This sculpture, inaugurated in 2008, is the work of sculptor Óscar Ponzanelli and alludes to the importance that the carnival festival has for the people of Cozumel.

The author of this work took as inspiration the 2003 carnival poster, in which Miss. Juanita Obdulia Alonso Marrufo and Mr. Kenny Villanueva García appear as models.

As recorded in Claude Luther Goodrich Noble’s booklet “The New Tropical Paradise” published in 1874 in St. Louis, Missouri, by Powell and Maynard Printers; in which it includes the following paragraph: “all people are lovers of music, dancing, playing a little, having fun on holidays, which are not few, innocent revelries, pastorelas and pompous walks of carnival The guitar and violin, cornets and snares, make up the majority of the musical instruments, all of which have become very disarranged. No cylinder piano has arrived yet.”

With this information, it can be stated that in 1874 the carnival was already celebrated in Cozumel, although it cannot be determined in which year it began.

The Cozumel Carnival is the oldest carnival in the Mexican Caribbean, celebrating 150 years of pure tradition in 2024.

To talk about the Cozumel Carnival, you have to be aware that it represents an entire great community, it is bringing the voice of the Cozumeleños, it is the biggest festival in the town.

Cozumel has developed as a tourist power in the Mexican Caribbean thanks to its inherent tourist vocation since its pre-Columbian origins. Hospitality has always been a characteristic of the residents.

The premise is clear that the richness of a destination lies in the natural beauty of the place, but that it is in clear communion with the culture of the people that inhabit it, that legacy that it receives from the past, that it lives in the present and that it transmits to future generations.

Thus, without a doubt it can be asserted that the Cozumel carnival is a cultural manifestation and is a tradition; It is living culture, it is identity and it is cultural heritage.

About the beginning of the carnival in Cozumel, reference is made to the pamphlet printed in the United States in 1874 by the North American L. C. Goodrich that circulated in Saint Louis Missouri, however, there are two marked dates in the history of the Cozumel carnival that are also a reference to its beginnings. One is the year 1896, the date on which the carnival is already considered an official holiday. And the other, 1908, the date on which the island’s authorities would have registered the first permit requested to hold a carnival dance.

Initially, the carnival festival began on the Sunday before the start of Lent, being a totally family-friendly festival, as it continues to be to this day.

Regarding the most traditional elements of the carnival, we can say that in 1904, for the first time, Don Manuel Vivas Martín organized La Guaranducha Cozumeleña, influenced by the guaranducha campechana, a musical-theatrical representation of a satirical, humorous, humorous nature; in which the characters represent a comedy where the customs of the white and the black are parodied, the figures of the mayoral, the judge, the hunter, the Monina, the black girl, Candemo, the Burutaco and María Rosario are recreated. The guaranducha has established itself as a popular expression of the Cozumeleño people that, at the same time, is reminiscent of the expressions of the theater of relations of the Cuban people that originated in the sugar cane plantations in the moments of rejoicing of the slaves. Beginning in the 40s, for the first time women joined the Cozumel guaranducha.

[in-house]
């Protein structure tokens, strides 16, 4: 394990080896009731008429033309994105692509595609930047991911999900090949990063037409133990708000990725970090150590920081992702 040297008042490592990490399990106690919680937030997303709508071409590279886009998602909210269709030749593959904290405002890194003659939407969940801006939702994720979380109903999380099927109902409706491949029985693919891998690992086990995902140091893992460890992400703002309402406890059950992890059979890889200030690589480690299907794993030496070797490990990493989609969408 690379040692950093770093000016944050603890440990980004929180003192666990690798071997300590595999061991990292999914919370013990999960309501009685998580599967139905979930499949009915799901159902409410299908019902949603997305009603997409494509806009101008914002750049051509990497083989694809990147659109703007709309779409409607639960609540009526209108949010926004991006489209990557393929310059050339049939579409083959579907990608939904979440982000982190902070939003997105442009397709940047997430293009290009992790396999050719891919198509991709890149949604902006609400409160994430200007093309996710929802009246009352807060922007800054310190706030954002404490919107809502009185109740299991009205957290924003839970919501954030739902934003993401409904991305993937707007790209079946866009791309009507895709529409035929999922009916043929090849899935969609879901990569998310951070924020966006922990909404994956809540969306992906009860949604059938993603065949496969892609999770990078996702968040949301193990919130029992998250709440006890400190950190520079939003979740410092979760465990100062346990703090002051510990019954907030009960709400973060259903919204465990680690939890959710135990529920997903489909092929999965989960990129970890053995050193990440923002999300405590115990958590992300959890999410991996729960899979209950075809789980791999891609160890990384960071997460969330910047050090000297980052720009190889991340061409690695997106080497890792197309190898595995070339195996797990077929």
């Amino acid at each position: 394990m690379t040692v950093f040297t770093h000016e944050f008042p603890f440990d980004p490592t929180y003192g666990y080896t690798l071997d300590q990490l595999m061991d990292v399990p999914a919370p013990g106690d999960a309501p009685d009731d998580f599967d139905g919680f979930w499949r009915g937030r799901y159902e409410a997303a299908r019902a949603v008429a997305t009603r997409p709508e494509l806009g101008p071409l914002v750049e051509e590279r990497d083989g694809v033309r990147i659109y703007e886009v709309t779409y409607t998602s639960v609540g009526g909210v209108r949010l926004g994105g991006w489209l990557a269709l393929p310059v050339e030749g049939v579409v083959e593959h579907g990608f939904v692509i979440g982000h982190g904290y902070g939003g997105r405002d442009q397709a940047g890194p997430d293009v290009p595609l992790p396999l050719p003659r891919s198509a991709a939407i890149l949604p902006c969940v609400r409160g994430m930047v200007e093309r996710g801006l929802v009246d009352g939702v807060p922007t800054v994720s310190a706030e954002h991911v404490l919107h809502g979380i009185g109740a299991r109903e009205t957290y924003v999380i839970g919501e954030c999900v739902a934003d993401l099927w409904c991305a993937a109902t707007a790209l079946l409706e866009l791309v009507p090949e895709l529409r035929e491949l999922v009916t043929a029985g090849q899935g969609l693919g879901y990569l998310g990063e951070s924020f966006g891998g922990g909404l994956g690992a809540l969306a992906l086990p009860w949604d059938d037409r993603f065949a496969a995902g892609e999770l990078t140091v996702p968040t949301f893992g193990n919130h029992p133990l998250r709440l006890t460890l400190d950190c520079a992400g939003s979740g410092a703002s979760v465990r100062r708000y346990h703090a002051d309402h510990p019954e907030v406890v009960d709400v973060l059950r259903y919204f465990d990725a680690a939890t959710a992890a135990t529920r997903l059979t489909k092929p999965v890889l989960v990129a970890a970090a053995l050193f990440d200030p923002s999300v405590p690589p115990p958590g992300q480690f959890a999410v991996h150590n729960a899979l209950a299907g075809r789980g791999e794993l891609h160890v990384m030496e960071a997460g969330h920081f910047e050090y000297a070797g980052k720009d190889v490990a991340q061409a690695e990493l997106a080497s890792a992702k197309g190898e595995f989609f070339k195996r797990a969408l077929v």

Shortly before the 1920s, a man from Tabasco who had recently settled on the island joined the carnival, Don Félix González Bonastre, who year after year, decade after decade, for more than half a century promoted the Cozumel Carnival and became the main exponent of island joy. Together with another lover of the festival, the Yucatecan teacher from Campeche origin, Don Luis Celarain Montero, author of humorous and not infrequently spicy and stinging couplets, his group of amateurs, but enthusiastic artists and dancers, brought joy with their songs and dances and costumes for the Cozumel carnivals that included the ribbon dance.

The carnival group was headed by Tránsito Villanueva, Félix and Manuel González, as well as José Allen, as well as Don Álvaro Delgado.

The 1950s were especially boom times for parody groups, student groups and coplas groups on the island. One of the peculiarities were the regional nights, where the wacax che bull was always the protagonist, a satire of the man-woman relationship, where a wooden bull chases anyone who provokes it, causing attacks, knockdowns and representing comic situations, it is traditionally integrated by only men, who are generally dressed as mestizas, caricaturing various behaviors of the regional culture. These days of carnival were highly popular integration, with presentations from house to house and in the town’s main square.

Dirección de Turismo y Desarrollo Económico

Altos de Plaza del Sol
Col. Centro
Cozumel, QROO MX

Tel. +52 1 987 86 90 212